This is still the key thing -- God ultimately has salvation in his hands, and it's not whether parents chose to baptize an infant instead of letting a child decide on their own later, that decides. Instead, God decides. And we can expect from such examples as 1 Peter 3:18-20 for example, the overall expectation that He doesn't choose to let those who can be saved randomly be lost -- they would have to choose to reject him with a full adult consciousness in order to be lost, it seems to me. I think no one that had a child die without being baptized need fear at all.
     
  11. JacksBratt

    JacksBratt Searching for Truth

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    God died for everyone... God chose everyone...

    However... we must chose Him... An infant cannot chose anything..It's oblivious... We can't do anything for it in a spiritual sense.
     
  12. Natsumi Lam

    Natsumi Lam Preparer of the Bride Supporter

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    Please stay on subject we are talking about every infant brought to baptism. Same questions apply.
     
  13. FenderTL5

    FenderTL5 Well-Known Member Supporter

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    Well in fact, no.
    Our Tradition does not teach "original sin (which is why I put it in quotes)" the same way that is taught in the west. It would seem that you don't either? That would be unusual for Protestant thought, which is why I asked.
    otoh, we do bring children into the New Covenant with baptism, the same way Jews were circumcised (or proselytes were baptized) into the Old Covenant.
     
  14. StephenDiscipleofYHWH

    StephenDiscipleofYHWH Well-Known Member

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    Every human suffers the consequence of Adam and Eve's sin which is death. But human beings are not born in sin. Sin is transgression of the Law, how has a new born infant transgressed the Law? What sin did they commit? Being born a human is not a sin.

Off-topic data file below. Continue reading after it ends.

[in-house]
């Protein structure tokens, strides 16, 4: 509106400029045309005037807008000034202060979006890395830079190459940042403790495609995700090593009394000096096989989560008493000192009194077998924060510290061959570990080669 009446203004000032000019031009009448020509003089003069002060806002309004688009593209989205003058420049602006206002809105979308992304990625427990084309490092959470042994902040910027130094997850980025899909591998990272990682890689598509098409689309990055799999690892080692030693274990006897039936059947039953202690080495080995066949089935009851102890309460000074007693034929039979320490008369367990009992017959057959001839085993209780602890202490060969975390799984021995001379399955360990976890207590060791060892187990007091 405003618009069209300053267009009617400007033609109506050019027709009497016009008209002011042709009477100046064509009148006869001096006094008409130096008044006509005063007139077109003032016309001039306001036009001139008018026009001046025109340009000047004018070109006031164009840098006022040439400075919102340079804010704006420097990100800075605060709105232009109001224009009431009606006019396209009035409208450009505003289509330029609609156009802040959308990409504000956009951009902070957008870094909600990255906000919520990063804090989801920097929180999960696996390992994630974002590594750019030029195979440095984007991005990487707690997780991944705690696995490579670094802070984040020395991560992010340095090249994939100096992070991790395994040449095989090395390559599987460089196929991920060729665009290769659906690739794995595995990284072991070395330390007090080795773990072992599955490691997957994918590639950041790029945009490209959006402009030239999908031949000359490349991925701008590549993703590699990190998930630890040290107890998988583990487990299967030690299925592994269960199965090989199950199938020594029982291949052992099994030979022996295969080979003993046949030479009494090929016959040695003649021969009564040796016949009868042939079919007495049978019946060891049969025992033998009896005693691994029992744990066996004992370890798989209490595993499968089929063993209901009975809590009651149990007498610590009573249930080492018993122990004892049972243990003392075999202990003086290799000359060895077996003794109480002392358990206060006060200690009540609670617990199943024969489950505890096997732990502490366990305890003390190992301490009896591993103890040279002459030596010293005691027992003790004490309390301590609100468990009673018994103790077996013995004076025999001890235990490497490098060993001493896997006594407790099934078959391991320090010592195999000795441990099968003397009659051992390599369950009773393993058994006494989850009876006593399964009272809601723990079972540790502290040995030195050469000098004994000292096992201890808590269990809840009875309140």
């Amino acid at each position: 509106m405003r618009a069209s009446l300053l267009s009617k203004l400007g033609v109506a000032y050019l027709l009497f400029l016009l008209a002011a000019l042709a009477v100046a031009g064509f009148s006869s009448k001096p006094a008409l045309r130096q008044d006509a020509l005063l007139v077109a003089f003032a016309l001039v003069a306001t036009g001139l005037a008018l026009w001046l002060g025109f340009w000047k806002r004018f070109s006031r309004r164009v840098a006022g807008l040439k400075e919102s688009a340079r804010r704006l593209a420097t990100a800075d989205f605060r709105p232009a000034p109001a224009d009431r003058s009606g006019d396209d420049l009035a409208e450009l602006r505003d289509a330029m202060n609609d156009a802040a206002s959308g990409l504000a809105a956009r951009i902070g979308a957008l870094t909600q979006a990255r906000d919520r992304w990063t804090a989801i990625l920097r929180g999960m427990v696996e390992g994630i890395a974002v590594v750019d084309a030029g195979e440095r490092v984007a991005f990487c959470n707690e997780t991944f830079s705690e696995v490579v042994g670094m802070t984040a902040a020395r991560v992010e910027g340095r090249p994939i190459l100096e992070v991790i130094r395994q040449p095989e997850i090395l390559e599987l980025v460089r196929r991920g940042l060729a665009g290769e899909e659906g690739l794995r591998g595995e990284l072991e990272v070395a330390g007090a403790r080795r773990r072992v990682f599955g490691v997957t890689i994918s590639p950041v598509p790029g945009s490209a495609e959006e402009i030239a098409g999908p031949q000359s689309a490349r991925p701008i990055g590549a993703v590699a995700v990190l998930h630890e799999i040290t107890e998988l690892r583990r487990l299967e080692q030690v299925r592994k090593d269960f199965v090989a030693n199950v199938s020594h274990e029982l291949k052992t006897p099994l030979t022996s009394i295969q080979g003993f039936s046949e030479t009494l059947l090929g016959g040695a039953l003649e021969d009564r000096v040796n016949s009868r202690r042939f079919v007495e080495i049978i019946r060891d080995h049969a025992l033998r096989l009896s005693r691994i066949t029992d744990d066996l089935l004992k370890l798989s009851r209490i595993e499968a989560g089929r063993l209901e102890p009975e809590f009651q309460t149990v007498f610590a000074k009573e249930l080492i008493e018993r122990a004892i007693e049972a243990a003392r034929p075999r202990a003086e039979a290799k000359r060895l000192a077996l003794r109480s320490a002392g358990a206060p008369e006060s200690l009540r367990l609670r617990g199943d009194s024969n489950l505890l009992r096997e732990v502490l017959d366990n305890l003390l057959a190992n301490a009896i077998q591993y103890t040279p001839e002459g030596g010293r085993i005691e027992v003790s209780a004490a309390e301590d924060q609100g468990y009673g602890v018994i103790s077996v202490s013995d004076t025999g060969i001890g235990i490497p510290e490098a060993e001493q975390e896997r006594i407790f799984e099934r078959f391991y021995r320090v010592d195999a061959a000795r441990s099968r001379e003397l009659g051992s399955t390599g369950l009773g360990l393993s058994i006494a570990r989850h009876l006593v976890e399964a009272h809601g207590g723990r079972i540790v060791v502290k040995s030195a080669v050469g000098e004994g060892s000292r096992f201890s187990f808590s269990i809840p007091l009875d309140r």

15. FenderTL5

    FenderTL5 Well-Known Member Supporter

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    see my post 93, just above yours.
     
  16. Ttalkkugjil

    Ttalkkugjil Spiritual Director

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    God can do something for the infant. God can save the infant through baptism. That's how God saved me.
     
  17. JacksBratt

    JacksBratt Searching for Truth

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    Yes. Please post verses that support me saving any other person by my actions.
     
  18. JacksBratt

    JacksBratt Searching for Truth

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    I agree... I would love to have something that I could do that would insure the salvation of my loved ones...
    Thing is, I cannot even do anything to save my sorry butt.... let alone anyone else...

    Only Jesus has the power to save...
     
  19. archer75

    archer75 Well-Known Member Supporter

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    I am not sure anyone here is interested, but here something about our confession's practice of infant baptism, which differs significantly from the RC doctrine that involves "original sin" passed on as a stain or guilt: "Original sin may be taken to mean: (1) the sin that Adam committed; (2) a consequence of this first sin, the hereditary stain with which we are born on account of our origin or descent from Adam." (CATHOLIC ENCYCLOPEDIA: Original Sin)

    In the Orthodox Church, we do baptize infants and young children, but we understand things a little differently. The following text is from this link:Infant Baptism: What the Church Believes | Antiochian Orthodox Christian Archdiocese. Please note: we do not teach that unbaptized infants are condemned to hell, etc.

    The assumption behind this objection to infant baptism, one which did not exist in the early Church or in the centuries which followed, is that faith is a product of reason. That to truly believe, our minds must be capable of understanding why we believe, or at least able to provide intellectual consent. For the adult convert to the Orthodox Church, intellectual consent is crucial. Baptism is not magic. It is a voluntary act of submission to God, a consent to live in relationship with God within the covenant He has established through His Son with a larger body of baptized believers, the Church. But at the same time, faith falls flat if it does not go beyond individual reason. It falls flat because it is so individualized, exclusive, and self-centered. Tertullian said famously that “one Christian is no Christian.” It is true that our faith must be personal, that we must have a personal relationship with God. But our faith must not be limited to that personal relationship alone. Our relationship with God is valid only if it is realized in communion with the whole Church.